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Teachers dislike creative children | Caterina.net
"Do teachers dislike creative children in spite of their assertions to the contrary? 96% of teachers say that daily classroom time should be dedicated to creative thinking. And yet they seem biased against the very children whose thinking is most creative. At school, creative children are punished rather than rewarded, and the system seems designed to extinguish creativity. In spite of all the lip service.

The characteristics that teachers value in the classroom are those associated with the lowest levels of creativity. Teachers want students to be responsible, reliable, dependable, clear-thinking, tolerant, understanding, peaceable, good-natured, moderate, steady, practical and logical. Creativity is not moderate or logical. It is associated with characteristics such as determined, independent and individualistic, people who make up the rules as she goes along, divergent rather than conformist ways of thinking. You can read some of the research in this article [http://www.itari.in/categories/Creativity/19.pdf ].

For good reason Ken Robinson’s talk, Do Schools Kill Creativity? is the most viewed talk on the TED web site. “If you’re not prepared to be wrong, you will never come up with anything original,” he says, and rightness and wrongness, as anyone who has ever received a graded paper can attest, is the very backbone of education.

The gulf between rhetoric and reality isn’t really that surprising.  It’s nearly impossible for a teacher, outnumbered by his charges, to help the rebels and mavericks flourish in an environment requiring more supervision than vision. The system is set up for teachers to prefer the obedient."
caterinafake  education  schools  creativity  teaching  howweteach  learning  children  rebels  mavericks  2016  unschooling  deschooling  obedience  control  curriculum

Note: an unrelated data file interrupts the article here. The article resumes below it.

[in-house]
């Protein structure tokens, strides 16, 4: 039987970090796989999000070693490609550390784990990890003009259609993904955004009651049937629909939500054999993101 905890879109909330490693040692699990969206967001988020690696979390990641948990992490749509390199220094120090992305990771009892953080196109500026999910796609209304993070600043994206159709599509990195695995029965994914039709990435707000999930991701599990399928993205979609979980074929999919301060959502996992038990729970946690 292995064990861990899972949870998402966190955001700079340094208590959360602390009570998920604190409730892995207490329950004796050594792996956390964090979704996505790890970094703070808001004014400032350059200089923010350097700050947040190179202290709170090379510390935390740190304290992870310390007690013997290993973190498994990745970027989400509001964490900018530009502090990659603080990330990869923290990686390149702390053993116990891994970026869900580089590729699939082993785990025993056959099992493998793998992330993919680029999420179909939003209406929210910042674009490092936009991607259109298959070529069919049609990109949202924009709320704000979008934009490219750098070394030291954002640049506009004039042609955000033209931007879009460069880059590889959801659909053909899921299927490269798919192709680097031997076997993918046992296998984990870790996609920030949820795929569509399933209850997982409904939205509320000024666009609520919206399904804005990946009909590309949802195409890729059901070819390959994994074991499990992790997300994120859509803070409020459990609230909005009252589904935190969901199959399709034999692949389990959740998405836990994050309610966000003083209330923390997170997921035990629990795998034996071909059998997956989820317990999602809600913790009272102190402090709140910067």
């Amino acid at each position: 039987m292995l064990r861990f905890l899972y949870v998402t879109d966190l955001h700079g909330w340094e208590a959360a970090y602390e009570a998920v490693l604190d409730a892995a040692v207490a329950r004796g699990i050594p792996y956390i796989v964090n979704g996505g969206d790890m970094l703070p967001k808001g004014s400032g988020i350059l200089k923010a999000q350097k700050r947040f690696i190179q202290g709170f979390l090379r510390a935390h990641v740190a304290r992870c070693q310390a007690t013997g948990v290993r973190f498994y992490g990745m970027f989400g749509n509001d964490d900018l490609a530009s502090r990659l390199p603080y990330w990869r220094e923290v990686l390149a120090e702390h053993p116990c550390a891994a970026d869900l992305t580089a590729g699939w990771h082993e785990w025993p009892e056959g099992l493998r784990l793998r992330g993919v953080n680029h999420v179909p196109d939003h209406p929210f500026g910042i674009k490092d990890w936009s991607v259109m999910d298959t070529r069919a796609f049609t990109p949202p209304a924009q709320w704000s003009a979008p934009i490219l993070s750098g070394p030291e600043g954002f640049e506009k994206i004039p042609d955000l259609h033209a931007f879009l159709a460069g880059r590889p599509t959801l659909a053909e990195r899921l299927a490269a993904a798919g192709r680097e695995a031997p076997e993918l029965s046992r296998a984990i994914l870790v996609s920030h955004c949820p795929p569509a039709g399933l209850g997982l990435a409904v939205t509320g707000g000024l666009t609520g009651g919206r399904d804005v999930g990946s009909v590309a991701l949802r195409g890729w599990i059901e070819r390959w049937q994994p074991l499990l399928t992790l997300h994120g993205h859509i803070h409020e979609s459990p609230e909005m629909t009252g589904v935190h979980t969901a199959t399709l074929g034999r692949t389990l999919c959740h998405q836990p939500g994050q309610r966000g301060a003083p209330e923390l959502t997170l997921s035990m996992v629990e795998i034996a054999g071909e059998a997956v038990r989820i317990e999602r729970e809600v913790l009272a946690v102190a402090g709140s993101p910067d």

february 2016 by robertogreco
Imagination Is A Perishable Skill on Vimeo
"How do we reach conclusions that cannot be articulated through words? Los Angeles-based conceptual artist Glenn Kaino (UCI and UCSD alumni) heads into his studio, to see how he uses the creative process to explore critical issues facing the world."
materials  imagination  sandpaper  glennkaino  2013  situationist  philosophy  art  artists  conceptualart  invention  losangeles  mavericks  revolution  stones  gems  rocks 
july 2014 by robertogreco
The Deliberate Practice of Disruption
"This model is an accurate one in descriptive terms, but a terrible one in normative terms. So let me propose a highly prejudiced contrarian reading of what Csikszentmihalyi is describing.

What we have here is a closed boundary defined by a symbolic domain (rather than raw, unmediated reality), within which there are awestruck beginners and awe-inspiring experts. Expert performance is primarily a beautiful feeling that is derived not from the effects of the performance itself, but from the integration of metacognition and cognition into an internal superego. An inner [Tiger-] parental spectator that supervises performance according to an external standard of error-free perfection, and rewards you psychologically to the extent that you meet that standard. The performance is necessarily an incremental push beyond the edge, where received standards of performance and aesthetics can be reliably extrapolated. You cannot apply standards of violin performance if you suddenly decide to use your violin as a bat in an improvised game of softball (a profane use of a violin that is nevertheless physically possible).

In short, this is sustaining innovation driven by groupthink, divorced from reality by an internal language of symbols, and limited to what doesn’t violate sacred standards of quality or prevailing aesthetic sensibilities. As determined by honored retirees whose expertise is beyond doubt.

The reward for such metacognition is in fact the subjective state of flow: a regime of behavioral sacredness that is valued for its own sake rather than for its effects, and which is rewarded in social ways.

Disruptive Metacognition: Finding Ugly Awkwardness

It’s easy to get to the broader notion of deliberate practice. The base layer is still the same. You’re still practicing the skill for 10,000 hours.